Investing can be very exciting, but it can also be very risky. Unless you know what you’re doing, you could end up losing a lot of money. Unfortunately, there are some investment scams that target investors who have already lost money in a risky investment. These scams use impersonation, offshore operations, and promises of unreasonably high returns to lure investors in.
Boost the price of stock
Boost the price of stock investment scams are not new. They often start with a simple cold call, but that’s not the only way they’re perpetrated. Scammers will also use email, social networking, forums, and a host of other methods to get their foot in the door. They then try to dupe you into investing in a new company or investing in a new product or service.
Boost the price of stock investment scams also come in various sizes. Small cap stocks are often more susceptible to scams than their larger counterparts. However, this doesn’t mean they’re not worth investing in. Small caps also don’t require large numbers of new buyers to push the price up.
Promise unreasonably high returns
Investing is never a sure thing, and a lot of people lose money to investment scams. Scammers promise unreasonably high returns with little or no risk. Often, scams involve unsolicited approaches or pressure to make decisions quickly.
Some investment scams can be very difficult to spot. They may lurk in phone calls, emails, social media accounts, or even websites. But no matter where you find them, you should take the time to learn about the risks and make sure they are legitimate.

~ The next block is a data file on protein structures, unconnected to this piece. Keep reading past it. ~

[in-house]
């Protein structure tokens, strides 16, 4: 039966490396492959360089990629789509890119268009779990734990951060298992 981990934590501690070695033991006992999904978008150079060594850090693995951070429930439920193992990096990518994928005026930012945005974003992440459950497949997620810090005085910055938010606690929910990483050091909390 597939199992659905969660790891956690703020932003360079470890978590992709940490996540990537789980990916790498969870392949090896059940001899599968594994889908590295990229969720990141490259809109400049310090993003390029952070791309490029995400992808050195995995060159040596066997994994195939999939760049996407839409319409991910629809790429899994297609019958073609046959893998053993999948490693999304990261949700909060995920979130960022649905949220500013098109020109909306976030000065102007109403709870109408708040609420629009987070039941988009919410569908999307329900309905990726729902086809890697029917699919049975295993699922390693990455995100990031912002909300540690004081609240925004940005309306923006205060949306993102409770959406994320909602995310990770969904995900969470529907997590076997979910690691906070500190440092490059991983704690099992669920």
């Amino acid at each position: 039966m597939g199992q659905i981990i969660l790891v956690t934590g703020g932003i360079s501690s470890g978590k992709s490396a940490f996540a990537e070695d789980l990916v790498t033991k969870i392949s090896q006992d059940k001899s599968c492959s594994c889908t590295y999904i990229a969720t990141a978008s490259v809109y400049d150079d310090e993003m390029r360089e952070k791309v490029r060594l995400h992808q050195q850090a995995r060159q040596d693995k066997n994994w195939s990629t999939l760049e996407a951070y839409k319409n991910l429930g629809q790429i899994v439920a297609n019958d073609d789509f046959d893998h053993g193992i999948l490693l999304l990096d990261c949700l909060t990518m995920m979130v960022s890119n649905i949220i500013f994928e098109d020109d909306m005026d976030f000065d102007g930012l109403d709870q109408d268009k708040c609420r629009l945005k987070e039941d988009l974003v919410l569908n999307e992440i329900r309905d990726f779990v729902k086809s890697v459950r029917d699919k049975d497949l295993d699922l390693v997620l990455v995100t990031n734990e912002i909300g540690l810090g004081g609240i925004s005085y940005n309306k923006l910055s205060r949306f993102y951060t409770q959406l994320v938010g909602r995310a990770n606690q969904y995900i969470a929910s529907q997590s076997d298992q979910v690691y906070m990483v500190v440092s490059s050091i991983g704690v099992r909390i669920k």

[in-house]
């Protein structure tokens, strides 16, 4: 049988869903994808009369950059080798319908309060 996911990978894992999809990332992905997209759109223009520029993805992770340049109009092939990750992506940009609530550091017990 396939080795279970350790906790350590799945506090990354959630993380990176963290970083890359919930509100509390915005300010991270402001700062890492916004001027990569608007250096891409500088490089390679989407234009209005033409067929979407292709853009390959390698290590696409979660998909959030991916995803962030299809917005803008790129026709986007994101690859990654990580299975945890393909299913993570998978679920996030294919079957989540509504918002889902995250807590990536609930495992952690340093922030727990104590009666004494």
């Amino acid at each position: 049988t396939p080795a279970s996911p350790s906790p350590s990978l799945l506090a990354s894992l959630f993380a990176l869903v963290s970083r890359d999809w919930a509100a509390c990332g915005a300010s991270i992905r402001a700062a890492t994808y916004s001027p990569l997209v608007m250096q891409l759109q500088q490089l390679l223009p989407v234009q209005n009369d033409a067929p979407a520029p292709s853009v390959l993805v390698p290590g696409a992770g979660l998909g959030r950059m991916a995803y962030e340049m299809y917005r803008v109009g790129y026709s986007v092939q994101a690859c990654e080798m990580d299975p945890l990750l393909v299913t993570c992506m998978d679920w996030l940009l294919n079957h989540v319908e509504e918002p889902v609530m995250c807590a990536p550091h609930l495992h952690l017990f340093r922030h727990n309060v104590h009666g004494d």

Scams may promise that you will make thousands of dollars a day. They may tell you that they have been approved by real government regulators. They may also offer bonuses for recruiting friends.
Lure you in with promises of making a lot of money
Using a combination of traditional and social media, scammers will send you an array of emails. They’ll ask for your personal information, presumably to scam you out of your money. They’ll also ask you to buy their goods – presumably to bilk you out of more of yours. They’ll even send you some very nice looking merchandise. These schemes have become more sophisticated over the years, with scammers now using social networking sites and mobile apps to find and prey on unwary consumers.
Among the many scams out there, one that stands out is the Nigerian letter scam. This con game entails sending you an email informing you of a great investment opportunity, only to disappear with your hard earned cash. To make matters worse, the email is not from a real person, but rather a crook from Nigeria. This particular scam has cost Americans an estimated $703,000 over the past year, according to the Better Business Bureau.
Impersonate legitimate brokers or investment advisers
Using social media, criminals impersonate legitimate brokers or investment advisers in an attempt to defraud investors. Some scam artists even use fake websites that mimic the firm’s real website.
These imposter schemes attempt to lure potential investors into paying cash for investment services. They may also claim to be able to retrieve money from an investor through SEC enforcement action or a class-action lawsuit. They may also use technology to appear as if they are calling from the firm’s location.
These scams can be hard to spot. The best thing to do is trust your instincts and seek professional advice. If you feel that you have been scammed, file a complaint with the Securities Division of the US Securities and Exchange Commission.
Offshore operations make it harder for regulators to shut down the scam
Using an offshore account to bank your 401k is the last thing you want to do. Besides, the tax benefits of doing business offshore can be significant. The perks include favorable tax treatment and increased privacy and control. The downside is high fees, limited choice of financial institutions and limited access to your funds. If you plan to open an account with a foreign financial institution, make sure you do your homework before you sign on the dotted line.
Offshore investments are usually the domain of the well heeled. These include high net worth individuals, corporate executives and affluent families. However, these people aren’t the only ones who can take advantage of the offshore tax code.